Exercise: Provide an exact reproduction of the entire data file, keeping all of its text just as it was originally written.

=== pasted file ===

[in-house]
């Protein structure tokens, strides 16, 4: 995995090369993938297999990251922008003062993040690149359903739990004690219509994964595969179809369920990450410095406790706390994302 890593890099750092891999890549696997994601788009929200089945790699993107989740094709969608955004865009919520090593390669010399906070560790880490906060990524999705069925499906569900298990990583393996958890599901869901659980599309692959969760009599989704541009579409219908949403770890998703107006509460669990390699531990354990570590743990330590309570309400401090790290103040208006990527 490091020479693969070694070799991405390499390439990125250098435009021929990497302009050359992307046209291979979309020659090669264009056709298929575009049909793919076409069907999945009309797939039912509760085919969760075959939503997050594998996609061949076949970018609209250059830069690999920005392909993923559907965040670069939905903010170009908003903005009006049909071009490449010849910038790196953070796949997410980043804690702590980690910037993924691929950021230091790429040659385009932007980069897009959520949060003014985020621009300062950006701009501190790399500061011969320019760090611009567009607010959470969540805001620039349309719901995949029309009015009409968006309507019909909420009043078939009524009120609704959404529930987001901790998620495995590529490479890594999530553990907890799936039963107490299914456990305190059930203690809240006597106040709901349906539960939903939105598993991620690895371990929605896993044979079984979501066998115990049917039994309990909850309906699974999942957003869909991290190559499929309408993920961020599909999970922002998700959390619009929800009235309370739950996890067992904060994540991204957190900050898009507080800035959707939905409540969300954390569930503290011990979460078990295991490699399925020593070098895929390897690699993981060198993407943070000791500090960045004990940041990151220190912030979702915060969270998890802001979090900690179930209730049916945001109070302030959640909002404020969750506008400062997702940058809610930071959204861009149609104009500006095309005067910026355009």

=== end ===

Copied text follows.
[in-house]
């Protein structure tokens, strides 16, 4: 995995090369993938297999990251922008003062993040690149359903739990004690219509994964595969179809369920990450410095406790706390994302 890593890099750092891999890549696997994601788009929200089945790699993107989740094709969608955004865009919520090593390669010399906070560790880490906060990524999705069925499906569900298990990583393996958890599901869901659980599309692959969760009599989704541009579409219908949403770890998703107006509460669990390699531990354990570590743990330590309570309400401090790290103040208006990527 490091020479693969070694070799991405390499390439990125250098435009021929990497302009050359992307046209291979979309020659090669264009056709298929575009049909793919076409069907999945009309797939039912509760085919969760075959939503997050594998996609061949076949970018609209250059830069690999920005392909993923559907965040670069939905903010170009908003903005009006049909071009490449010849910038790196953070796949997410980043804690702590980690910037993924691929950021230091790429040659385009932007980069897009959520949060003014985020621009300062950006701009501190790399500061011969320019760090611009567009607010959470969540805001620039349309719901995949029309009015009409968006309507019909909420009043078939009524009120609704959404529930987001901790998620495995590529490479890594999530553990907890799936039963107490299914456990305190059930203690809240006597106040709901349906539960939903939105598993991620690895371990929605896993044979079984979501066998115990049917039994309990909850309906699974999942957003869909991290190559499929309408993920961020599909999970922002998700959390619009929800009235309370739950996890067992904060994540991204957190900050898009507080800035959707939905409540969300954390569930503290011990979460078990295991490699399925020593070098895929390897690699993981060198993407943070000791500090960045004990940041990151220190912030979702915060969270998890802001979090900690179930209730049916945001109070302030959640909002404020969750506008400062997702940058809610930071959204861009149609104009500006095309005067910026355009």